Increasingly, Tony Gorn is getting the call: Musk oxen are here, the caller says. And off he goes to shoo away the wild, shaggy beasts from places in the Western Alaska town of Nome where they're not supposed to be.
"You get a couple people and you start walking towards them and you clap your hands and get their attention and you get them turned and get them walking," Gorn, a state wildlife biologist, said of the animals Wednesday. "You literally walk them out."
Musk oxen have been a common sight for the past few years in the Bering Sea coastal community of 3,700, where residents once had to drive a distance to catch a glimpse of them. Now they frequent edges of town, including residential subdivisions. So far they haven't made it to the main hub of Nome, which includes the finish line of the 1,000-mile Iditarod Trail Sled Dog Race, but they've been seen approaching the airport runway, which is especially worrisome to Gorn.
About 200 musk oxen reside within five miles of town out of the 289 counted in the greater Nome area, Gorn said. Despite the greater presence around Nome, the total population in the area is declining.
Big animals with long, drooping horns, musk oxen have not shown aggression toward people but they have attacked dogs, including Sarah Swartz's 11-year-old German shepherd, Cole. The 33-year-old nurse, frantic to get her dog to safety, shot at the musk ox three times before it moved into brush.
Cole was gored in the chest and required stitches but is doing well. Swartz's 1-year-old mixed breed, Wilson, was unhurt but terrified.
The Aug. 4 attack occurred about 10 p.m. after Swartz let the dogs out to "do their business," she said. She heard Wilson bark strangely; then Cole barked and yelped.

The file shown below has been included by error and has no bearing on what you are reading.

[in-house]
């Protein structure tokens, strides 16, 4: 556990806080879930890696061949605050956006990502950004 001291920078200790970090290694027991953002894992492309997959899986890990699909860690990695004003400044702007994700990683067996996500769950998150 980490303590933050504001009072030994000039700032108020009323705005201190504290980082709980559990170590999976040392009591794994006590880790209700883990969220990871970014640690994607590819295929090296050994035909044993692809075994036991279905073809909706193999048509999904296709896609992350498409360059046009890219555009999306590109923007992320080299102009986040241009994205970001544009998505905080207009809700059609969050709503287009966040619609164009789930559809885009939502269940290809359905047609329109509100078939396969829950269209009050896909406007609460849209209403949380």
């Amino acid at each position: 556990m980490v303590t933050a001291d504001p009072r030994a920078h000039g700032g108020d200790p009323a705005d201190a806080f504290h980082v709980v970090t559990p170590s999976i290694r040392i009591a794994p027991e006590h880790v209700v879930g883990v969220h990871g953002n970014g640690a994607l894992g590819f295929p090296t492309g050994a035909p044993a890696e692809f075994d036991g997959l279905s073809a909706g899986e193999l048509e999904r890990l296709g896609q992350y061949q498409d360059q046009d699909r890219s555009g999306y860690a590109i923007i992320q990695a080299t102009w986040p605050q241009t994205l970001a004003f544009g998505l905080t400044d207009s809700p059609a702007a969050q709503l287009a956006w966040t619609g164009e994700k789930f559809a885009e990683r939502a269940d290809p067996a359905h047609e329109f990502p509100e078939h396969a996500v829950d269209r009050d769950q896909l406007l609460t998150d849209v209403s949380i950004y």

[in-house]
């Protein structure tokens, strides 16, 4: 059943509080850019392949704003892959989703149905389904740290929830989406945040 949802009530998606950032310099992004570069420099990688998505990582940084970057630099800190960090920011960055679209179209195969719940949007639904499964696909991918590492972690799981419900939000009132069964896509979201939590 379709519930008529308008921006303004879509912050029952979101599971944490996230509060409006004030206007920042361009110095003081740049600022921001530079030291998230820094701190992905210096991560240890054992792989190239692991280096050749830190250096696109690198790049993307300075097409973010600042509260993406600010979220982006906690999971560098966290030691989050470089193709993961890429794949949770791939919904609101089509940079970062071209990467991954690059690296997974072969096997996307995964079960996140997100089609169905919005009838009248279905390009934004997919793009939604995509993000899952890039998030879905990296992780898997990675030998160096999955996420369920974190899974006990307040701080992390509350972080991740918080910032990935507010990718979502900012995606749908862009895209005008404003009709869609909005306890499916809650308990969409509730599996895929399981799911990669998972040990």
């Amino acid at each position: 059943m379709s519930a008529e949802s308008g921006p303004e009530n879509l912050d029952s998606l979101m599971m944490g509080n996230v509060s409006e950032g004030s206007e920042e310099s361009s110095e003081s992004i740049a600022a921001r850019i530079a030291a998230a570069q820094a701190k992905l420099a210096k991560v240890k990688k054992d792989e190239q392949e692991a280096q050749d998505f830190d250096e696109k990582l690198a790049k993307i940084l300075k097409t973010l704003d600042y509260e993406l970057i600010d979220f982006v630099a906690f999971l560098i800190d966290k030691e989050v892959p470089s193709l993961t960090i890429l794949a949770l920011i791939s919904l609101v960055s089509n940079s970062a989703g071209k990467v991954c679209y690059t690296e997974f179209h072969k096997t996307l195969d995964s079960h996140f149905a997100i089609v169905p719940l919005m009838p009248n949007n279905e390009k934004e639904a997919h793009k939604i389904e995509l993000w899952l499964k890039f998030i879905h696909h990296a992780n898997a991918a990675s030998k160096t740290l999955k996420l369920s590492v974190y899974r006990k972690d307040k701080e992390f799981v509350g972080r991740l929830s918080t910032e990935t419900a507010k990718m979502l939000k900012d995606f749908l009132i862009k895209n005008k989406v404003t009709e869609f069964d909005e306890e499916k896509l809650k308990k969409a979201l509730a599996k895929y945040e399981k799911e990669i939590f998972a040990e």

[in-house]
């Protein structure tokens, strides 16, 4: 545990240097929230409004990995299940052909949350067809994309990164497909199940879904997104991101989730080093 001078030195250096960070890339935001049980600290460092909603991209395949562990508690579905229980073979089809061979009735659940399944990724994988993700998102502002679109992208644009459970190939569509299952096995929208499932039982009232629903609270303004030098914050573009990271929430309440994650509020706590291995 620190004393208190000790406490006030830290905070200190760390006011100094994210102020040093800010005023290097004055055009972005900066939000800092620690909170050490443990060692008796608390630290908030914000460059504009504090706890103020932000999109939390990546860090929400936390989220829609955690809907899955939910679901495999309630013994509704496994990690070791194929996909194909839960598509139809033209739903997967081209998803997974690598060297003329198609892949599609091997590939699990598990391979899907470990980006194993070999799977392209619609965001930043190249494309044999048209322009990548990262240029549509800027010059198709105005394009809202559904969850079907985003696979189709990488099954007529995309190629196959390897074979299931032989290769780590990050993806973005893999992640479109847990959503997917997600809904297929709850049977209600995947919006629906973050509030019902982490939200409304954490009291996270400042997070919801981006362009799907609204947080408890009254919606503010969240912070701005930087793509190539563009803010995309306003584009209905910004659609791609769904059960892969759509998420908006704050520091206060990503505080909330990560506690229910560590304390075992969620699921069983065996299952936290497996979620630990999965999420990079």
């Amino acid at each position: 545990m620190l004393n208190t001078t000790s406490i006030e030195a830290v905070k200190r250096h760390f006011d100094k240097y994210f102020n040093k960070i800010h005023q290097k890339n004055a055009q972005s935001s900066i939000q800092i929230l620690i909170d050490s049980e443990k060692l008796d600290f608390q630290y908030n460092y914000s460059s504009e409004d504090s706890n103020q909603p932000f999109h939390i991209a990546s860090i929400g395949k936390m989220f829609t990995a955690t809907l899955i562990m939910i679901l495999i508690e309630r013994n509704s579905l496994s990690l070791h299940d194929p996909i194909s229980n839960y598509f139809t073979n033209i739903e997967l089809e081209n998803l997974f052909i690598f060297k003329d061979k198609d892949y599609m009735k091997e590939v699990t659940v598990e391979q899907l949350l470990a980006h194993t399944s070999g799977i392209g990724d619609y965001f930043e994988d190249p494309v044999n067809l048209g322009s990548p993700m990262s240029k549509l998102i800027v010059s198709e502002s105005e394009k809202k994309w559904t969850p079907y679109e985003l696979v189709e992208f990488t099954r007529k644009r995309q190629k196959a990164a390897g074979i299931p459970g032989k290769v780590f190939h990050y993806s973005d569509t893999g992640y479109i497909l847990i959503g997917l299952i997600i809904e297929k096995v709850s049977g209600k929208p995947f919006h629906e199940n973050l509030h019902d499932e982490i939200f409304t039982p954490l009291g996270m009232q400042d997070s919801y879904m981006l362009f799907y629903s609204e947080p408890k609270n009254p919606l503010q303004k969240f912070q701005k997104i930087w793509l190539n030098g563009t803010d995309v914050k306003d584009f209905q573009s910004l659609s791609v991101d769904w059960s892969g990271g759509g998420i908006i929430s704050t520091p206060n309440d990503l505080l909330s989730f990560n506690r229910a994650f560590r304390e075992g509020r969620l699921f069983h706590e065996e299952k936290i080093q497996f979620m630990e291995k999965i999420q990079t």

Swartz ran to the door and saw a musk ox where Cole should have been tethered to a long chain. Swartz yelled at the animal, trying to get it to leave, but it wouldn't budge. That's when she got the rifle and shot it with small-caliber bullets that probably didn't kill it, she said. By then a neighbor had called police.
Cole, unleashed in the attack, was hiding under the porch. Police called a local veterinarian who treated the bleeding dog that night.
Like other residents, Swartz loves musk oxen, finds them prehistorically fascinating and enjoys having them around. At the same time, they're becoming a nuisance, grazing in yards and hurting pets.
"This is their natural habitat," she said. "But this is my home too."
Gorn and Claudia Ihl, who has studied the animals for years, can only speculate why musk oxen are sticking close to town. There are excellent feeding grounds and fewer predators, and they've been safe from local hunters, although this year the state issued hunting permits for five musk oxen in an area just outside the city. It was a first.
"This is safe territory for them and they know this," said Ihl, an assistant biology professor at the Nome campus of the University of Alaska Fairbanks. Perhaps in time, she said, the hunts will show the musk oxen that "people are no longer safe."